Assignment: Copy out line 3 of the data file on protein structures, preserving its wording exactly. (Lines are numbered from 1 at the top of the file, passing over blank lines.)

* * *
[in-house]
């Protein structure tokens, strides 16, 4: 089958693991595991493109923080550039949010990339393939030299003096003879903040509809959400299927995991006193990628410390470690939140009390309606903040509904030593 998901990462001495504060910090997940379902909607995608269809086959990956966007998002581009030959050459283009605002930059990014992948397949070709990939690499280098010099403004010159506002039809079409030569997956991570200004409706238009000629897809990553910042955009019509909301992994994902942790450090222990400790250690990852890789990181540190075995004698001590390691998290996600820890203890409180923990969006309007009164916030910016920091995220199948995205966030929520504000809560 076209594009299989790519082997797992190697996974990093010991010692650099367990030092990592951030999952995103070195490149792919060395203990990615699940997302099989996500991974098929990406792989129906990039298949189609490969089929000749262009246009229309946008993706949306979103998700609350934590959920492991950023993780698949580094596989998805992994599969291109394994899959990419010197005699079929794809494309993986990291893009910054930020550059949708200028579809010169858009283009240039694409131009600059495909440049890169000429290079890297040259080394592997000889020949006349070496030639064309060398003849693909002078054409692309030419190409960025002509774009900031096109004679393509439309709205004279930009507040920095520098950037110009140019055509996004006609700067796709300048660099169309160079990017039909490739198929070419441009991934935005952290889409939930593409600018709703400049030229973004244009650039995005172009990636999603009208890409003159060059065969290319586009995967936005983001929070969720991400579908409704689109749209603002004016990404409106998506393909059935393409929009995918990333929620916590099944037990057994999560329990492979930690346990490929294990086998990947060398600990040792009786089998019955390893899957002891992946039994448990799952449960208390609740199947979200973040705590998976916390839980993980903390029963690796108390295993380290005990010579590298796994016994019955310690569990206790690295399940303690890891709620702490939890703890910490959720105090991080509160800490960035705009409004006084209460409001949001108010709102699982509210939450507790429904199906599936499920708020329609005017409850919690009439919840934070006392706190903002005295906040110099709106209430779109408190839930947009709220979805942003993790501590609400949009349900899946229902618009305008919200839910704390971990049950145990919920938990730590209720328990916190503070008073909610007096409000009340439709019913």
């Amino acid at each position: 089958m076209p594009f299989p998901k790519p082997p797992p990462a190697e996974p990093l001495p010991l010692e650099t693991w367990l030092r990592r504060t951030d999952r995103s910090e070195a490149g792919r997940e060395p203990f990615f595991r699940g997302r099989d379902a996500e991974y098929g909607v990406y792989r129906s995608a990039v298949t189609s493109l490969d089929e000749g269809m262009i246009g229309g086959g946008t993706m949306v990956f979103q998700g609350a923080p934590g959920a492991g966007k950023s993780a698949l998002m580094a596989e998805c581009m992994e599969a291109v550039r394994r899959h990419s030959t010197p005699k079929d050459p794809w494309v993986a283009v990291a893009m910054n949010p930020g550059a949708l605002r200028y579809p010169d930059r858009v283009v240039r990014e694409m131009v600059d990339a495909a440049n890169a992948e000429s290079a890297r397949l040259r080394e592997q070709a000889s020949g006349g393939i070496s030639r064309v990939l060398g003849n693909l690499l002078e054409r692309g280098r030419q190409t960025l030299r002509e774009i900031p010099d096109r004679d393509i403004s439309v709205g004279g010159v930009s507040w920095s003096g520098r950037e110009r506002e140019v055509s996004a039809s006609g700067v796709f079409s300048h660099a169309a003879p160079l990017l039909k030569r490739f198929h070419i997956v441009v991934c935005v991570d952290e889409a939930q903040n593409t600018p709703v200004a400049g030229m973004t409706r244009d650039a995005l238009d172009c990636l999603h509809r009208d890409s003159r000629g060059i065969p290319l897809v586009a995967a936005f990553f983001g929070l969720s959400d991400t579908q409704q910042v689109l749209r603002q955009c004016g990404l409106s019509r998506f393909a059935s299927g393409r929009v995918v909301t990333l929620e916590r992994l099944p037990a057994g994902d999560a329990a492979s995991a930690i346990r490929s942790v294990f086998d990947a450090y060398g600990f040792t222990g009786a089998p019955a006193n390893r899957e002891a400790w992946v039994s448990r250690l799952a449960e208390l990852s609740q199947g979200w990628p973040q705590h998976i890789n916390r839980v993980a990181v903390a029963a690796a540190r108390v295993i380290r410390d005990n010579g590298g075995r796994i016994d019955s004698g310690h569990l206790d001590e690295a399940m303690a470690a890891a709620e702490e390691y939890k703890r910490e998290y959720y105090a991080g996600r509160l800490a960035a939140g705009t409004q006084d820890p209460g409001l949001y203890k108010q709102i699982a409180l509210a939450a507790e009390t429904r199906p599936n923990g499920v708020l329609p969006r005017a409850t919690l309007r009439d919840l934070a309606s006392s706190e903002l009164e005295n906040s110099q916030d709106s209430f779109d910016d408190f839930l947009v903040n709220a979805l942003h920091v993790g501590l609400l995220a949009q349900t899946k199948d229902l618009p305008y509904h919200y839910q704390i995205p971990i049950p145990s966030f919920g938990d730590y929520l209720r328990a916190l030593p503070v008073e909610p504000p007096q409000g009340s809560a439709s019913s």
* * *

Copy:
């Amino acid at each position: 089958m076209p594009f299989p998901k790519p082997p797992p990462a190697e996974p990093l001495p010991l010692e650099t693991w367990l030092r990592r504060t951030d999952r995103s910090e070195a490149g792919r997940e060395p203990f990615f595991r699940g997302r099989d379902a996500e991974y098929g909607v990406y792989r129906s995608a990039v298949t189609s493109l490969d089929e000749g269809m262009i246009g229309g086959g946008t993706m949306v990956f979103q998700g609350a923080p934590g959920a492991g966007k950023s993780a698949l998002m580094a596989e998805c581009m992994e599969a291109v550039r394994r899959h990419s030959t010197p005699k079929d050459p794809w494309v993986a283009v990291a893009m910054n949010p930020g550059a949708l605002r200028y579809p010169d930059r858009v283009v240039r990014e694409m131009v600059d990339a495909a440049n890169a992948e000429s290079a890297r397949l040259r080394e592997q070709a000889s020949g006349g393939i070496s030639r064309v990939l060398g003849n693909l690499l002078e054409r692309g280098r030419q190409t960025l030299r002509e774009i900031p010099d096109r004679d393509i403004s439309v709205g004279g010159v930009s507040w920095s003096g520098r950037e110009r506002e140019v055509s996004a039809s006609g700067v796709f079409s300048h660099a169309a003879p160079l990017l039909k030569r490739f198929h070419i997956v441009v991934c935005v991570d952290e889409a939930q903040n593409t600018p709703v200004a400049g030229m973004t409706r244009d650039a995005l238009d172009c990636l999603h509809r009208d890409s003159r000629g060059i065969p290319l897809v586009a995967a936005f990553f983001g929070l969720s959400d991400t579908q409704q910042v689109l749209r603002q955009c004016g990404l409106s019509r998506f393909a059935s299927g393409r929009v995918v909301t990333l929620e916590r992994l099944p037990a057994g994902d999560a329990a492979s995991a930690i346990r490929s942790v294990f086998d990947a450090y060398g600990f040792t222990g009786a089998p019955a006193n390893r899957e002891a400790w992946v039994s448990r250690l799952a449960e208390l990852s609740q199947g979200w990628p973040q705590h998976i890789n916390r839980v993980a990181v903390a029963a690796a540190r108390v295993i380290r410390d005990n010579g590298g075995r796994i016994d019955s004698g310690h569990l206790d001590e690295a399940m303690a470690a890891a709620e702490e390691y939890k703890r910490e998290y959720y105090a991080g996600r509160l800490a960035a939140g705009t409004q006084d820890p209460g409001l949001y203890k108010q709102i699982a409180l509210a939450a507790e009390t429904r199906p599936n923990g499920v708020l329609p969006r005017a409850t919690l309007r009439d919840l934070a309606s006392s706190e903002l009164e005295n906040s110099q916030d709106s209430f779109d910016d408190f839930l947009v903040n709220a979805l942003h920091v993790g501590l609400l995220a949009q349900t899946k199948d229902l618009p305008y509904h919200y839910q704390i995205p971990i049950p145990s966030f919920g938990d730590y929520l209720r328990a916190l030593p503070v008073e909610p504000p007096q409000g009340s809560a439709s019913s």